Screenshot: Twitter- Governor Gavin Newsome's Office
Patricia Guerrero was nominated by Gavin Newsom on Feb. 15. Screenshot: Twitter- Governor Gavin Newsom's Office

California could have its first Latina Supreme Court Justice

Judge Patricia Guerrero serves on the state’s 4th District Court of Appeals, and was nominated by Governor Gavin Newsom on Feb. 15.


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Patricia Guerrero, a justice for the California 4th District Court of Appeals, has been nominated to serve as an associate justice of the California Supreme Court. 

If confirmed, Guerrero would become the first Latina to serve on the California Supreme Court. 

On Tuesday, Feb. 15, Gov. Gavin Newsom announced her nomination, saying that her wide-ranging experience and “deep respect” for the rule of law make her a great candidate. 

"Her extraordinary journey and nomination to serve as the first Latina justice on the bench of our state’s highest court is an inspiration to all of us and a testament to the California Dream’s promise of opportunity for all to thrive, regardless of background or ZIP code,” Newsom said in a statement.

Guerrero, 50, is a widely respected jurist with substantial experience as a trial court judge, a partner at a major law firm, and an assistant U.S. attorney.

Guerrero has also contributed pro bono work in the immigration and appellate court systems, assisting clients in immigration matters such as asylum applications, and protecting vulnerable families by litigating compliance with fair housing laws, according to Newsom's office. 

Guerrero is the daughter of Mexican immigrants and was born in the Imperial Valley in Southern California. She graduated co-valedictorian from high school, attended the University of California, Berkeley and received her Juris Doctor degree from Stanford Law School.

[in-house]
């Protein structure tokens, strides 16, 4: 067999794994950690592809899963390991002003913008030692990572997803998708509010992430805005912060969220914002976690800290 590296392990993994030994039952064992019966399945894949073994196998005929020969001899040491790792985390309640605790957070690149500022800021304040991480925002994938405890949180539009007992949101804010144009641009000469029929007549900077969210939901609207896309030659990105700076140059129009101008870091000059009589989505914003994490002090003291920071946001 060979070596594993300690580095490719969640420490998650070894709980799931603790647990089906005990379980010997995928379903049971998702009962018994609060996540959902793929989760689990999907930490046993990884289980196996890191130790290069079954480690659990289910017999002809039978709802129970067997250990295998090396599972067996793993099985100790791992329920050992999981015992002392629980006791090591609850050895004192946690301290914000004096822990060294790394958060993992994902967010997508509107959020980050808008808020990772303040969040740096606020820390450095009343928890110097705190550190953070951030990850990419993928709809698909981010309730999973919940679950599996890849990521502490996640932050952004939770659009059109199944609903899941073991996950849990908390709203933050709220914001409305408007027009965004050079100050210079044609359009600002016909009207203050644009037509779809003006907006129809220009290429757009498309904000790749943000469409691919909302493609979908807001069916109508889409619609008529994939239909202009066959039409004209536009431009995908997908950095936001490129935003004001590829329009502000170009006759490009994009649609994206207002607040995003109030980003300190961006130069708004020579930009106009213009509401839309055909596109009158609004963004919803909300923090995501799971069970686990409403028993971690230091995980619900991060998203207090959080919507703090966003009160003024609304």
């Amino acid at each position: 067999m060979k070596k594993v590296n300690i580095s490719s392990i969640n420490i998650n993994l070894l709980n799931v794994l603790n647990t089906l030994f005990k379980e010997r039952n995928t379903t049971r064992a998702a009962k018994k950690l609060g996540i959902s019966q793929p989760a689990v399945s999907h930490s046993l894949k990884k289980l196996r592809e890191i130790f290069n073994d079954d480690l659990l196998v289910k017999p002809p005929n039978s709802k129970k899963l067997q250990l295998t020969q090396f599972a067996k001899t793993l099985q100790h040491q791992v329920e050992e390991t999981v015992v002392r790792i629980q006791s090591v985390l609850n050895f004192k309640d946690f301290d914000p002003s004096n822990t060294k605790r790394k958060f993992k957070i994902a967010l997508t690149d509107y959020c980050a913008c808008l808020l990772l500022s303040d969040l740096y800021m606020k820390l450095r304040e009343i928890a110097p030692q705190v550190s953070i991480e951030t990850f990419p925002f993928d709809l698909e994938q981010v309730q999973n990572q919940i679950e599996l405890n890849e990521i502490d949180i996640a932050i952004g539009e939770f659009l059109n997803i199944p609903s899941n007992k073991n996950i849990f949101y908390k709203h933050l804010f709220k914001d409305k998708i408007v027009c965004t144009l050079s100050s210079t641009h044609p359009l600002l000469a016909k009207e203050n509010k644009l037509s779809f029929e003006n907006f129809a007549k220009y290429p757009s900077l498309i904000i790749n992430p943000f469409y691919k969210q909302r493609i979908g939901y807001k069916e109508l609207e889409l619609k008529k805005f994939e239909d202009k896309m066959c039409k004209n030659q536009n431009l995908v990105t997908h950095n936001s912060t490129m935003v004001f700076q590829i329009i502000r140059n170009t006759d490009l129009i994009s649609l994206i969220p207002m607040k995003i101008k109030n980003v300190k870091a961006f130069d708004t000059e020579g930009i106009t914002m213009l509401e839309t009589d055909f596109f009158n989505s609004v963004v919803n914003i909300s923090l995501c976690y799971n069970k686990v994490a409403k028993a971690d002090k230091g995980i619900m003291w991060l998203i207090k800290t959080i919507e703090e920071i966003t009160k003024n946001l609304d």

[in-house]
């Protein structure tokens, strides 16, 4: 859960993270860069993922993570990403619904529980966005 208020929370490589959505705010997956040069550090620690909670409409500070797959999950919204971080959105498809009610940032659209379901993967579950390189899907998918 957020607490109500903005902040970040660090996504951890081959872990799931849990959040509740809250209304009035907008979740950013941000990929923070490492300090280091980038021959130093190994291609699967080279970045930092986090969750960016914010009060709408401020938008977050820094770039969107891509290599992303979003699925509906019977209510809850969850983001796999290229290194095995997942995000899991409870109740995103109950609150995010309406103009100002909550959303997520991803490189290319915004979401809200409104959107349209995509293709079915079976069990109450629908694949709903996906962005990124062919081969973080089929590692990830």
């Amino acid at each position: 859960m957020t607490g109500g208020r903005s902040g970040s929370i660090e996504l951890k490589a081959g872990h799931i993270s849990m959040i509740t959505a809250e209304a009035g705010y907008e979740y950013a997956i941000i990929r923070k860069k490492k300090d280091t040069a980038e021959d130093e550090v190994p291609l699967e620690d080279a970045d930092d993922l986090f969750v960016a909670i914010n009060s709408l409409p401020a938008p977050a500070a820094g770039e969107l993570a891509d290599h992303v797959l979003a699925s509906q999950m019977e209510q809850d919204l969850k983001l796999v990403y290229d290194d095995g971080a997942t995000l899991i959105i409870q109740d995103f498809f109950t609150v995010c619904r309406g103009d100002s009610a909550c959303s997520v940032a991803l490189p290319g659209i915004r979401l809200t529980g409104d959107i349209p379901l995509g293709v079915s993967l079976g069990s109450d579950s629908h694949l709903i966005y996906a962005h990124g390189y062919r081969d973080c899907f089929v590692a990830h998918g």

During her time in school, Guerrero was active in the Latino Law Students Association and helped other students at the recruitment and retention center.

“I am deeply honored by this incredible opportunity to uphold the rule of law and make a positive impact on the lives of Californians across the state,” Guerrero said in a statement. 

Helen Iris Torres, CEO of Hispanas Organized for Political Equality, praised Guerrero’s nomination, saying that it’s a “moment of historical progress.”

“Justice Guerrero’s voice will be critical as California’s highest court addresses vital issues, including those directly affecting the state’s 7.7 million Latinas, which are reproductive rights, immigration, criminal justice reform, discriminatory work practices, education, and more,” Torres said in a statement.

Guerrero’s grandfather arrived in the U.S. from the Mexican state of Sonora and achieved residency through a sponsor. When her father arrived, he initially worked picking crops. Her mother, who recently passed away from breast cancer, always stressed the importance of reading and education and placed no limits on what her children could accomplish. 

“I stand on the shoulders of my parents and my grandparents who came to this country for better opportunities for their children. I think it’s important for people to see that they can achieve whatever dreams they want with opportunity and hard work,” Guerrero said in a video


Pending her confirmation, Guerrero is in line to replace Associate Justice Mariano-Florentino Cuélllar, who left the bench effective Oct. 31. 

According to Sen. María Elena Durazo, chair of California Latino Legislative Caucus, Latinas make up nearly 20 percent of the state’s population, but are underrepresented in almost every industry, including the California judiciary. 

“When Latinas are absent from this critical branch of government, our experiences and perspectives are excluded, and this ripples throughout our communities in so many other ways,” Durazo said in a statement. 

Guerrero's nomination will be submitted to the State Bar’s Commission on Judicial Nominees Evaluation and must be confirmed by the Commission on Judicial Appointments.


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